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Friday 19 April 2019
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Will trade or aid help Namibia?

This article is motivated by the recent discussions (as being reported in the print media) to have taken place between our Head of State and the various heads of foreign missions to Namibia at the First House.  These discussions were premised on the alignment of EU’s development aid to Namibia’s fifth National Development Plan (NDP5) and the Harambee Prosperity Plan (HPP). The Namibian Newspaper reported that the meeting was aimed at taking stock of the type of aid Namibia has been receiving especially in the areas of education and agriculture.
During the aforesaid meeting, various issues such as the genocide, the New Equitable Economic Empowerment Framework (NEEEF) as well as Namibia’s designation as a tax haven by the European Union (EU), were said to have been discussed.  First the EU was believed to be contemplating withdrawing aid and possibly impose sanctions on Namibia due to her being listed as a tax haven. Secondly, EU was understood to keep Namibia under the listing as long as the she had not acceded to the Organisation for Economic Cooperation and Development (OECD) Convention. Another pertinent issue included Namibia’s handling of Export Processing Zones (EPZs).

 
In this article, I will argue on how these alleged economic threats  contradicts the doctrines of sovereignty and comity as provided for within the municipal and international law. I will also argue how Namibia as equal trades partner as opposed to the beneficiary of development aid, needs to align and  beneficiate her resources before they are exported as a means to create jobs and have the socio economic well-being of her people realised.  I will also expound the position of the state during the trade agreements to be mindful of and hence patriotic towards the needs of its citizenry. I will conclude by supporting the trade as opposed to the aid as a tool to development.
Established during 1961 and the OECD has expanded its membership ever since. OECD is a multilateralism convention of which 34 countries are parties to it. Fundamentally it aims to promote polices that will improve economic and social wellbeing of people around the globe. During 2000, the Namibia Press Agency (NAMPA) reported Namibia’s desire to join the relevant Multilateral Convention.  To date Namibia has not joined this multilateral convention and the status of its proposal for admission is not known.

 
These alleged threats are primarily not only worrisome but oblivious of the important bilateral and multilateral links Namibia has with the international community including the EU. To be crude yet factual, these alleged threats are repugnant with the sovereign ideals and principles of peaceful coexistence of nations upon which the principles of sovereignty should be recognised. In addition, they are incongruent with the doctrine of comity which prescribes its acceptance and recognition among the progressive (not necessarily civilized) among nations of the word.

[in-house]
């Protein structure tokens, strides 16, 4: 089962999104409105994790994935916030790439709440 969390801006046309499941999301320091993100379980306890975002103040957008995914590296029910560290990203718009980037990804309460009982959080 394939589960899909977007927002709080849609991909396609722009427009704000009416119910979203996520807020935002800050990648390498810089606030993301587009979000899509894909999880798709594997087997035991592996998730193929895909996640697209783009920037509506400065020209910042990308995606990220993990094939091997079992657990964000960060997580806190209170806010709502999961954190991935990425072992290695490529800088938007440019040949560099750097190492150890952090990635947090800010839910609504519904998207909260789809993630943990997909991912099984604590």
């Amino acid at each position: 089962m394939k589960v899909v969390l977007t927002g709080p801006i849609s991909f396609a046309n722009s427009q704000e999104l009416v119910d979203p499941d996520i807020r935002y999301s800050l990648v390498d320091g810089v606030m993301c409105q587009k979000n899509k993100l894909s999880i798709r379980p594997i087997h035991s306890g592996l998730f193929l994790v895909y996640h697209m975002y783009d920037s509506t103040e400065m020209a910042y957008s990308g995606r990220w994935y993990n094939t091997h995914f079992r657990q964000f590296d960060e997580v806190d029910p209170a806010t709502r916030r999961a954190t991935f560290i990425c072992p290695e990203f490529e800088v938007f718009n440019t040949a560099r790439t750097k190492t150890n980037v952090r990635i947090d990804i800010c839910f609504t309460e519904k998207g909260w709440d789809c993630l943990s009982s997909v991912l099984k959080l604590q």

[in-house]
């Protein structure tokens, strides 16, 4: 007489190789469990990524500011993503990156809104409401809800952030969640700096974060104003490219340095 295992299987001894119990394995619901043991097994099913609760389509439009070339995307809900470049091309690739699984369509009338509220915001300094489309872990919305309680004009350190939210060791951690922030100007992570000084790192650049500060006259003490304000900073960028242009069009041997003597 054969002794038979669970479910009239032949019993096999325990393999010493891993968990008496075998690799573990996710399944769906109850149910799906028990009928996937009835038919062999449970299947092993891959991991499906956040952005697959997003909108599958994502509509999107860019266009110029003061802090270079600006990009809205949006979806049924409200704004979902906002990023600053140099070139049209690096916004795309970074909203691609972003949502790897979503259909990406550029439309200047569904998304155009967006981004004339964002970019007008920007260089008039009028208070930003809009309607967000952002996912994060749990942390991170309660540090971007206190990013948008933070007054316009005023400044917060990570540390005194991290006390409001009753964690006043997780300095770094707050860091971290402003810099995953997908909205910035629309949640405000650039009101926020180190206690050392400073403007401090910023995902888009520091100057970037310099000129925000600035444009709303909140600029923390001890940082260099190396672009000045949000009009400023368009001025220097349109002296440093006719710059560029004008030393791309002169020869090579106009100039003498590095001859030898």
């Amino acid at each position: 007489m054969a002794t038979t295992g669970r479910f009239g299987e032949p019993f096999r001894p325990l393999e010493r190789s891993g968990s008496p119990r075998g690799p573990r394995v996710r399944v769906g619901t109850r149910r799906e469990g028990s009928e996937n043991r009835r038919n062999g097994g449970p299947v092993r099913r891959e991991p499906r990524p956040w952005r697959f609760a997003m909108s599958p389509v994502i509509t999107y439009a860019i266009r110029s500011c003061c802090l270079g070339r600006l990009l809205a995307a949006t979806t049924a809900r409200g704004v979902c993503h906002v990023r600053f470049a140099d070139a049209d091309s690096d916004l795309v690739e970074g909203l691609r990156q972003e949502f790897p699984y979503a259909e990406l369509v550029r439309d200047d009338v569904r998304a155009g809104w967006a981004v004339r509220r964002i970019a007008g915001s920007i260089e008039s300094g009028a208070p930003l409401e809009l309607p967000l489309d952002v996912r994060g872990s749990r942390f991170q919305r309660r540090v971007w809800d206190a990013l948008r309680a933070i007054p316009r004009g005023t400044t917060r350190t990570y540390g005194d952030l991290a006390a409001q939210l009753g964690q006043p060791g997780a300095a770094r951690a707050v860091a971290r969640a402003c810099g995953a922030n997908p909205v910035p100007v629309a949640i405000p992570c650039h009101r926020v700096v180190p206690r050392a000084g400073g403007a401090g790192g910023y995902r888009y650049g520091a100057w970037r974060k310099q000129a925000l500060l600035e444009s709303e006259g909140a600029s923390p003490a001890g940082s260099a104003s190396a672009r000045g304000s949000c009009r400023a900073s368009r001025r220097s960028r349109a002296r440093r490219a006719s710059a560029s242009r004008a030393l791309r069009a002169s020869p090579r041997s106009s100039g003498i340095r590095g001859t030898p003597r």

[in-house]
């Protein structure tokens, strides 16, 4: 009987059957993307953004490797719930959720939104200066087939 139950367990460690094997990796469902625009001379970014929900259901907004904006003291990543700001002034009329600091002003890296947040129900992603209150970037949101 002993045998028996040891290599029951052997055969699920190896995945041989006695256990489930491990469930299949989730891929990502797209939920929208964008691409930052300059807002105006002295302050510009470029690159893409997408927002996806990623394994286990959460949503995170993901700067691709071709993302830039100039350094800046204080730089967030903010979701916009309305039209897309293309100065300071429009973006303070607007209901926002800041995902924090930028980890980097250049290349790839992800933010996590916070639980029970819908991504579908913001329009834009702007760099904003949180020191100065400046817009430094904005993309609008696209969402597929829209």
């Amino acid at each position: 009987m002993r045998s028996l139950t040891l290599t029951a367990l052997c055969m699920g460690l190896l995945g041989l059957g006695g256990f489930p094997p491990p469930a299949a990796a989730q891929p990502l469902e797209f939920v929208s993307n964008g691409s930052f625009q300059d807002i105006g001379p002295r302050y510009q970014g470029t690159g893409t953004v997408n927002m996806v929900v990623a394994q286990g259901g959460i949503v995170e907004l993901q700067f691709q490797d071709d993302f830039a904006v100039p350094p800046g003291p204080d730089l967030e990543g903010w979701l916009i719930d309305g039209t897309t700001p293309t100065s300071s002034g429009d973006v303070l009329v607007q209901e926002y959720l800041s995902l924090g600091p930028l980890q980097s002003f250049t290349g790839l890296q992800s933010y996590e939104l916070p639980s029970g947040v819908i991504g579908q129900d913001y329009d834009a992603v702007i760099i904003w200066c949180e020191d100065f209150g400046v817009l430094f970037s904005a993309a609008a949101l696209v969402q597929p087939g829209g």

What struck one the most, is that these alleged economic threats have disregarded  the perpetual  co-existence of the international community as espoused within general principles of international law, various conventions, treaties and practices. These same principles are also recognised in the preamble as well as in Article 140 of the Namibian Constitution. In terms of the doctrine of sovereignty all nations ought to be equal in relation to each other. Hence the big brother attitude by the EU should address itself by reflecting on this very doctrine of comity for all nations.

 
The sovereignty as provided for within the preamble of our constitution and recognised by the general principles of international law, conventions, practices et el -serves no purpose if it is just there for decoration purpose.  It needs an activation to help Namibia in her quest to implement her developmental objectives.  When negotiating any agreements, the Namibian State should be sentient to the fears, doubts but also with wishes, hopes and aspirations of all Namibians. In others she should be responsive to the socio economic status of her people first and foremost. This is the kind of thinking which should help her to translate her raw resources into useful commodities.  And to achieve this, the state must display first and foremost a sense of patriotism above all. A kind of negotiation that is motivated by self-development and self-interest, will not translate into something both tangible and tangible which would accrue benefits to the people in need.
With Namibia’s relatively small population, the inequality between the haves and the have nots, remains a major pain in her side. The inequality remains so despite abundant resources that she is endowed with. Although there is a scarcity of water in general due to the global climatic phenomena, agriculture remains the backbone of this great nation. Namibia needs to do is to develop her local industry as a matter of urgency.

 
Jambo Shipanga, Communal Commentator, Windhoek
Catch part two of this article next week.




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